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Topic: I've never seen this before.

  1. #1

    I've never seen this before.

    I'm looking at the score of Mozart's Symphony No. 32, and there's a section in the Violin I part that has four notes per measure, equally spaced, in common time, only it's four half notes per measure, and they're beamed together like sixteenth notes, and I have no clue what Tempo I means.

  2. #2

    Re: I've never seen this before.

    Without seeing it I'd say it was a tremolando - i.e. for the space of a half note the violins alternate the first pair of notes, in 16th notes, then for the next half note they alternate the second pair. Sometimes it is notated without the cross beams quite touching the stems of the half notes, but you will also find it with them joined up, which is confusing.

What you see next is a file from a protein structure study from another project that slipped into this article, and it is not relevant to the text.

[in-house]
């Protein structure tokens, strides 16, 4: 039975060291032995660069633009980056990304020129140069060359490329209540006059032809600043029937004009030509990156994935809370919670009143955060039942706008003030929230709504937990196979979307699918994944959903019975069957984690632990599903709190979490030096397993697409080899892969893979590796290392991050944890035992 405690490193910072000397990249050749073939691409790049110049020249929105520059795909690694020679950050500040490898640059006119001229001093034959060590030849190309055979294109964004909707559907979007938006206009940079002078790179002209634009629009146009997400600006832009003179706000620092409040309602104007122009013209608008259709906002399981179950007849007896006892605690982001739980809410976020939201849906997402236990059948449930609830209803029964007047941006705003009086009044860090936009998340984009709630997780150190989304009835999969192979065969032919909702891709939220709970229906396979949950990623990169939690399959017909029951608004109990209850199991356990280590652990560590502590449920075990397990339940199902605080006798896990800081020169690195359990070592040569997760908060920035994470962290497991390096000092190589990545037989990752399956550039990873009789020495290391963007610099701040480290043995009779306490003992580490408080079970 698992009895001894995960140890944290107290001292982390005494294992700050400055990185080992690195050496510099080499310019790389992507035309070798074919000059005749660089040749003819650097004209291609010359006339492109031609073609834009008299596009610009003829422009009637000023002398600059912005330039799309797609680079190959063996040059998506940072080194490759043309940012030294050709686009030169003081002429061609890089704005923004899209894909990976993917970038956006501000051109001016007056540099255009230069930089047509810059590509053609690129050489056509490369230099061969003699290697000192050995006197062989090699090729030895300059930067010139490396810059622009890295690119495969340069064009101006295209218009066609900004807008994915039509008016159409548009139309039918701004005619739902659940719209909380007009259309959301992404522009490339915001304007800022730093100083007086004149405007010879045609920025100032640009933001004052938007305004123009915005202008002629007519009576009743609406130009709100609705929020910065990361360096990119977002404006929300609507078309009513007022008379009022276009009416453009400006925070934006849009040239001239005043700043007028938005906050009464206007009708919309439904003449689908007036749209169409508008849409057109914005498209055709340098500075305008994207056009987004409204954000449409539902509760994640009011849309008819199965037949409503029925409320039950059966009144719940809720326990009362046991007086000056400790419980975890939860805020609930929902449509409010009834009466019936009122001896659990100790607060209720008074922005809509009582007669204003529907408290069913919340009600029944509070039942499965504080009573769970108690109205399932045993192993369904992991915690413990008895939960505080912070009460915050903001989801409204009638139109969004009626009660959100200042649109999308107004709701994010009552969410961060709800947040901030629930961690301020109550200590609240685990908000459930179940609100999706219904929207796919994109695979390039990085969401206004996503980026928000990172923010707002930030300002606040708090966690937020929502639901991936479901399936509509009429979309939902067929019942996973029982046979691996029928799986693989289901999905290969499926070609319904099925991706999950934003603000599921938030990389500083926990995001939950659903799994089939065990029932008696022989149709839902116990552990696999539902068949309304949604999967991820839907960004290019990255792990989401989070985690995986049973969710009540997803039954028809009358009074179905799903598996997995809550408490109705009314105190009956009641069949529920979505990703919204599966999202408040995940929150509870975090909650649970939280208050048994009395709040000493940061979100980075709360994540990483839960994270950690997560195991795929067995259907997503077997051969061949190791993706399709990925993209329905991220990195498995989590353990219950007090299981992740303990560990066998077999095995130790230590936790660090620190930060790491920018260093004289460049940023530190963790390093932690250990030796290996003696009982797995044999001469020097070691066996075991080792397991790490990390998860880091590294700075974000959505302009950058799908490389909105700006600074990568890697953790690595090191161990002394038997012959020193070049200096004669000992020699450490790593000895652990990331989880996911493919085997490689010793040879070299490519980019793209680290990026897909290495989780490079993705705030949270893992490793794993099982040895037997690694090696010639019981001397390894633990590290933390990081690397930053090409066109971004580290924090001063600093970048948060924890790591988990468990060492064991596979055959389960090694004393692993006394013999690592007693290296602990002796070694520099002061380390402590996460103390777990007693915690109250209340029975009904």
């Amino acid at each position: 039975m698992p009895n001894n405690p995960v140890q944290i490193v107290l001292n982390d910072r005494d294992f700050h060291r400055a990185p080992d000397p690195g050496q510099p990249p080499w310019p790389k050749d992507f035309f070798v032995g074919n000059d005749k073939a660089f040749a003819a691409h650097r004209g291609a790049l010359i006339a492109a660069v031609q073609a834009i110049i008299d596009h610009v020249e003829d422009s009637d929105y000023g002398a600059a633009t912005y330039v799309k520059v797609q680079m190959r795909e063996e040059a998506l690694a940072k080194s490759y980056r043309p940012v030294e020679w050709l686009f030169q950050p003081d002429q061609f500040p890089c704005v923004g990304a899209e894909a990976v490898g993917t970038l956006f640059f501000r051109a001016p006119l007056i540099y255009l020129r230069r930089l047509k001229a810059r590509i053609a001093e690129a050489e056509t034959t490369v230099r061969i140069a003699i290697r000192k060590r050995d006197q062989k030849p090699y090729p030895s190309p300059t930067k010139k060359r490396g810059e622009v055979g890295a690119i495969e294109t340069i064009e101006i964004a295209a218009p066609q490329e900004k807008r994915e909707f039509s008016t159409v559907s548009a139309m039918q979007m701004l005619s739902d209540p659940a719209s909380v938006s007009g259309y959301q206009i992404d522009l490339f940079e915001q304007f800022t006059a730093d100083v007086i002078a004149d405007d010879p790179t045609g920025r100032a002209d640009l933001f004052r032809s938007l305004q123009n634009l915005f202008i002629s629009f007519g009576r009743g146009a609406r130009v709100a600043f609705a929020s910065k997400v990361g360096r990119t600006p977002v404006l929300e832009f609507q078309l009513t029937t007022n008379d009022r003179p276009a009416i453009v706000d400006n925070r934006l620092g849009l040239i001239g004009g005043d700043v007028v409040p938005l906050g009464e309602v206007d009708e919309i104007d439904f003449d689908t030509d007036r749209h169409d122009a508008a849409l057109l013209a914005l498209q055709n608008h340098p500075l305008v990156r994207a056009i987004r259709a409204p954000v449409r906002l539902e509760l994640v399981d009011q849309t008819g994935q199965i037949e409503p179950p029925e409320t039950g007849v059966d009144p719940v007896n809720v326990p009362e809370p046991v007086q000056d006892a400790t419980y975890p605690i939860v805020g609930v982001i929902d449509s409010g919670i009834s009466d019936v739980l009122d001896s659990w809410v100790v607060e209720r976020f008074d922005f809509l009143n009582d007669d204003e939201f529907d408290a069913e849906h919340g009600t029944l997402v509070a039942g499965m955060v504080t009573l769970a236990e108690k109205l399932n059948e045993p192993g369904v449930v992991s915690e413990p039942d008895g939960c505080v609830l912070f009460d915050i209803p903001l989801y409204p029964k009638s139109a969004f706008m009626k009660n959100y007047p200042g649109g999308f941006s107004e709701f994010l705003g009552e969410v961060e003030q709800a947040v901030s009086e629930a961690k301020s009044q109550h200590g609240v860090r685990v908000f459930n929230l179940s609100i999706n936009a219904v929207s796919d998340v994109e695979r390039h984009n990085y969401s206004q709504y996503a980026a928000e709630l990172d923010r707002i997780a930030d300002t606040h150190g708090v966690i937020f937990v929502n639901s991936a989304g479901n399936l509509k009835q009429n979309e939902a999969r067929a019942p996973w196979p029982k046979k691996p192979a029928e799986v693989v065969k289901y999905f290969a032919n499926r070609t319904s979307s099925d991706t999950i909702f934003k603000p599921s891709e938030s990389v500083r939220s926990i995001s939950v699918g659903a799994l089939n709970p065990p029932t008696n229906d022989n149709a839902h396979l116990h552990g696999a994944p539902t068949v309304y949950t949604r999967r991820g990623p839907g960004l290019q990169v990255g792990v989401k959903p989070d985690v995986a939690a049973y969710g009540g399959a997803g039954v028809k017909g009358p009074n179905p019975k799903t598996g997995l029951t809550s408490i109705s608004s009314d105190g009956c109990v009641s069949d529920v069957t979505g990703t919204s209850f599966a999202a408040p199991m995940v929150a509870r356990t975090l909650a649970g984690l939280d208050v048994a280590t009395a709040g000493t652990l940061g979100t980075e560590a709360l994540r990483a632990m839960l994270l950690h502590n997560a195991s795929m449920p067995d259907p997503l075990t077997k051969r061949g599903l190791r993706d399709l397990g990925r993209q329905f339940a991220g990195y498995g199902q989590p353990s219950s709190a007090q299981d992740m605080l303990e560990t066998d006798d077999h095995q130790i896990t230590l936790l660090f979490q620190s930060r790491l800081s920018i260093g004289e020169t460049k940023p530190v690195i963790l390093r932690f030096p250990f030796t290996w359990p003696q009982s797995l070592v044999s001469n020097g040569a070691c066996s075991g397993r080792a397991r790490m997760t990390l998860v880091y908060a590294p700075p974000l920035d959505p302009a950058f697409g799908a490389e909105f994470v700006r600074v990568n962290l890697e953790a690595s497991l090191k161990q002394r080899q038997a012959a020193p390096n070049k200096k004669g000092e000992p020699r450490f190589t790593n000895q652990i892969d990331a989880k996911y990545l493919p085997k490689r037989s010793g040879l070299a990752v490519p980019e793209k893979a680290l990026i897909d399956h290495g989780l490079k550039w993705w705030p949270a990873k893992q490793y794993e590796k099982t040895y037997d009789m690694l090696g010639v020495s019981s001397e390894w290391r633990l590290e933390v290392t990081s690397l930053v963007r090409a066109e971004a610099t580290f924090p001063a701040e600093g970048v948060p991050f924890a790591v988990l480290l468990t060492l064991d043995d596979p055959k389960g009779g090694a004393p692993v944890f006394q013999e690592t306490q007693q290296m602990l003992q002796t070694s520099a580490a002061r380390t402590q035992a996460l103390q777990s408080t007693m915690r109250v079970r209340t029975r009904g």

3. #3

    Re: I've never seen this before.

    And "Tempo I" just means a return to the first tempo, for example following a ritardando or a section in a slower tempo.
    Dan Powers

    "It's easier to be a composer than it is to compose."
    --Ray Luke (1928-2010)

  4. #4

    Re: I've never seen this before.

    Thank you very much, and yes, it was tremolando, I searched it in google images, and on the first page was a picture of exactly what i saw. Also, thanks for clearing up what Tempo I means, I figured out today what it means, I saw it in a score with bpm written next to the tempo.

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